The Ailsa Craig is a typical turn of the century coastal cargo ship. Hundreds of these vessels run up and down the coast delivery general cargo from and to the larger ports - plying their trade along the coastal waters and the channel. The Ailsa Craig was built by Ailsa Shipbuilding Company Ltd in Troon, Scotland and owned by Craig H.& Co. in Belfast. With her 601 grt and 80 horse power engine, she would be able to plough along around the 10 knots mark. Like many of counterparts, she deployed being a coal carrier and shuttled coal from Cardiff to the various ports up and down the British and French coast.
On her last trip, she was sailing from Cardiff to Granville, France carrying a cargo of Welsh coal. The German U-Boots were known to hunt in the channel trying to stop vessels from crossing the channel bound for France. Rather than to risk a run across the deep water from Cornwall and minimise the risk of deep water and the U-Boots, many skippers risked running across Lyme Bay and then try to cross over to Cherbourg and than back down the Normandy coast.
The UB-80 under command of Kapitänsleutnant (Navy Lieutenant) Max Viebeg was in the area and used the staging point as an effective hunting area - even though this was done at relative high risk. The watch tower at Portland Bill kept a close eye on the Bay, especially on clear nights, as the submarines often had to emerge and fire up their diesel generators to recharge their batteries. Max Viebeg patrol area was between Start Point, Devon and Portland Bill, Dorset. He saw the defensively armed collier and with a single torpedo took her out. She took on water quickly and sank within 5 minutes, the small crew was able to escape unharmed.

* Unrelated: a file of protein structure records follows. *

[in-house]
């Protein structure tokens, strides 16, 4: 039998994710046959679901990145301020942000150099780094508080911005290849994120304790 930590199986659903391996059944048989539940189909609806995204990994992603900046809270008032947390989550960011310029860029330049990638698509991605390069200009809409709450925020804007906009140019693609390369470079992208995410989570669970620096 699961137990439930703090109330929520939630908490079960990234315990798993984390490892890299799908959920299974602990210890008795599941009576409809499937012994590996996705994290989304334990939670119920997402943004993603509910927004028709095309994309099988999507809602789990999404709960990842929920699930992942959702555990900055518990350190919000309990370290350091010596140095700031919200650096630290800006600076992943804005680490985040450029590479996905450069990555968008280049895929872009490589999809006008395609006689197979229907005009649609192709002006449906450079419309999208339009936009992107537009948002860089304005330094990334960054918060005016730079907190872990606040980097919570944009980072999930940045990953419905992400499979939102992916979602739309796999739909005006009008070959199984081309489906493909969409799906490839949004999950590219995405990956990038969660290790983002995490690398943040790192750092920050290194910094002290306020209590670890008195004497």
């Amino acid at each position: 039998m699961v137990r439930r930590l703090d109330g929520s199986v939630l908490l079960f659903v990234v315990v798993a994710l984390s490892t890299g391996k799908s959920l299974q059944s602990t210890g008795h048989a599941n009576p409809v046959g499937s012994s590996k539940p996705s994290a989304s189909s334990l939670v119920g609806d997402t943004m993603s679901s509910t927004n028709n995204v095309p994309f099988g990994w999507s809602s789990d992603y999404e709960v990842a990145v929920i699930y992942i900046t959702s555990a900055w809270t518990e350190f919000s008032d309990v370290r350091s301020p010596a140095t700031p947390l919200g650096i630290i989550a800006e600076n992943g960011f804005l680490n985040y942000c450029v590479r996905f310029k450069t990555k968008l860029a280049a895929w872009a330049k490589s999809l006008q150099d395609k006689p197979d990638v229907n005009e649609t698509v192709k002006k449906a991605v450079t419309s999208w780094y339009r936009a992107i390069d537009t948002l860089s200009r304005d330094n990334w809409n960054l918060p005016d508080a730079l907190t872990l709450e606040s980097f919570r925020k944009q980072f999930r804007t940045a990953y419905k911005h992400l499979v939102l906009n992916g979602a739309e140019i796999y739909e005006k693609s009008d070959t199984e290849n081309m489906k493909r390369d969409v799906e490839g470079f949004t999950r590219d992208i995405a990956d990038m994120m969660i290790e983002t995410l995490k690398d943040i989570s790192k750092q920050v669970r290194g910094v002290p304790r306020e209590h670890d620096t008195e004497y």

An additional note on the UB-80. She survived the war and was surrendered to Italy in 1918 and was scrapped in 1919. Max Viebeg sank a total of 25 ships when in command of the UB-80 and retired in 1920 and moved to Java, Dutch East Indies, where he ran a tea plantation until his death in 1961 aged 74.